If your website has an active community, you may want to include your readers in the process of moderating inappropriate or spam comments. Many websites have features that allow their readers to flag or report noisy comments, which can make your life a little bit easier; other, more sophisticated systems are used by websites like Hacker News and Slashdot, where readers use a voting system to filter out unproductive comments. Although this won’t get rid of spam and trolls entirely, it will discourage bad behavior as useless comments become less likely to be seen.

via Content Strategy Tips for Managing Comments on Your Website.

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Here are the color names most disproportionately popular among women:

  • Dusty Teal
  • Blush Pink
  • Dusty Lavender
  • Butter Yellow
  • Dusky Rose

Okay, pretty flowery, certainly.  Kind of an incense-bomb-set-off-in-a-Bed-Bath-&-Beyond vibe.  Well, let’s take a look at the other list.

Here are the color names most disproportionately popular among men:

  • Penis
  • Gay
  • WTF
  • Dunno
  • Baige

I … that’s not my typo in #5—the only actual color in the list really is a misspelling of “beige”.  And keep in mind, this is based on the number of unique people who answered the color, not the number of times they typed it.  This isn’t just the effect of a couple spammers. In fact, this is after the spamfilter.

I weep for my gender.

via Color Survey Results « xkcd.

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If you find that you need to use more than three levels of headings to organize your copy, stop! This is a red flag that your copy may be overly complex and may need to be pared down.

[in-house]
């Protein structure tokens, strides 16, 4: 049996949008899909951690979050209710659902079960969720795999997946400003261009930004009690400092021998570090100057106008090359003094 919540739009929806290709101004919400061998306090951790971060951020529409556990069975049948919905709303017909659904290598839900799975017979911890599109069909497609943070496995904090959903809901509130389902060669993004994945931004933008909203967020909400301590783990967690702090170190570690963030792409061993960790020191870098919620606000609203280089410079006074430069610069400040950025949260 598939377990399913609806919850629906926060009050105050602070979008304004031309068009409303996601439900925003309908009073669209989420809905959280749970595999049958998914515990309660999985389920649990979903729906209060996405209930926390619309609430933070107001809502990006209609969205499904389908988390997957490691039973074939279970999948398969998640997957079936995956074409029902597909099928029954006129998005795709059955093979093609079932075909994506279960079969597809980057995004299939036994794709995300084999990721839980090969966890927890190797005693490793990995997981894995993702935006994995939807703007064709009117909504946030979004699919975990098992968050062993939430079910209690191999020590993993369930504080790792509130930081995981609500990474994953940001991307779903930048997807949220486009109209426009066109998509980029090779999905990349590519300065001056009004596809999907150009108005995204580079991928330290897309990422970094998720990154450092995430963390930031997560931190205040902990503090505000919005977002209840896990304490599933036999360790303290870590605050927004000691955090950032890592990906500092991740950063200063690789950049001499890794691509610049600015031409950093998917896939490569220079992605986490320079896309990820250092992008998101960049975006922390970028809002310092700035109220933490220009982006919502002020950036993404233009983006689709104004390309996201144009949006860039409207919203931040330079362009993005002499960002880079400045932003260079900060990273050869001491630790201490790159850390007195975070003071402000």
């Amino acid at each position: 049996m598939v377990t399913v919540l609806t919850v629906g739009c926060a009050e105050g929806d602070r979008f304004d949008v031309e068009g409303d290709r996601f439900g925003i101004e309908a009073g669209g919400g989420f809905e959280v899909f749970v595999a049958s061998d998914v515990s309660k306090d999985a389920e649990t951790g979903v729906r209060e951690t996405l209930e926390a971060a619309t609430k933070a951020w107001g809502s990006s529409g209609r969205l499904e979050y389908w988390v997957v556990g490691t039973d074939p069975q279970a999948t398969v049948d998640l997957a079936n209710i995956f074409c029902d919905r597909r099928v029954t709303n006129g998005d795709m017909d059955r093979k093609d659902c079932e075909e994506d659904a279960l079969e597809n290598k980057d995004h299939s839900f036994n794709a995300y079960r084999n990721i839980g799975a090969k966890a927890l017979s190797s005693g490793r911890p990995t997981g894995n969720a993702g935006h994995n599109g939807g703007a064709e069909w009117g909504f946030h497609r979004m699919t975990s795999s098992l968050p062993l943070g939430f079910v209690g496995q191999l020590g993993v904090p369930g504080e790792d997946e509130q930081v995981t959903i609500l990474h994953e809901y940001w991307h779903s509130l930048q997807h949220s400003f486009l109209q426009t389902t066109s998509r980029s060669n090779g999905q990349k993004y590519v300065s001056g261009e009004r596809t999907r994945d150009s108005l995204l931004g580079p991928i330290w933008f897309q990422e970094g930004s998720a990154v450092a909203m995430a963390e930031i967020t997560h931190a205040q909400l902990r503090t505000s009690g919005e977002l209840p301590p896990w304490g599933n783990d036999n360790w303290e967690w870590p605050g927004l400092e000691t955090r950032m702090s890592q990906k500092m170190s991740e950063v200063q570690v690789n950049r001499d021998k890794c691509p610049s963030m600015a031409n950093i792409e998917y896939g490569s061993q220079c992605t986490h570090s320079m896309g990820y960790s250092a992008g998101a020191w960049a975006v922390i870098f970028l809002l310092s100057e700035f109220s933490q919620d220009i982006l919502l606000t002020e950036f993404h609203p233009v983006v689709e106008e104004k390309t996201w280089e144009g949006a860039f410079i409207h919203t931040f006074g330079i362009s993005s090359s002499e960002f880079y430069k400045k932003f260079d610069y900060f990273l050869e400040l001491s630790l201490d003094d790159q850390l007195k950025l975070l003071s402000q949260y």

via Headings | Yahoo! Style Guide.

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Don’t get me wrong. I like content strategy. I think it makes sense. I think most of the people who’ve written about it get it (most, but not all). At the end of the day, however, the world doesn’t deserve content strategy simply because the business world doesn’t care to understand or accept content strategy.

via So long, Content Strategy.

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How do we find the essential core of our ideas? A successful defense lawyer says, “If you argue ten points, even if each is a good point, when they get back to the jury room they won’t remember any.” To strip an idea down to its core, we must be masters of exclusion. We must relentlessly prioritize.

via Made To Stick: Why Some Ideas Survive and Others Die | by Chip and Dan Heath.

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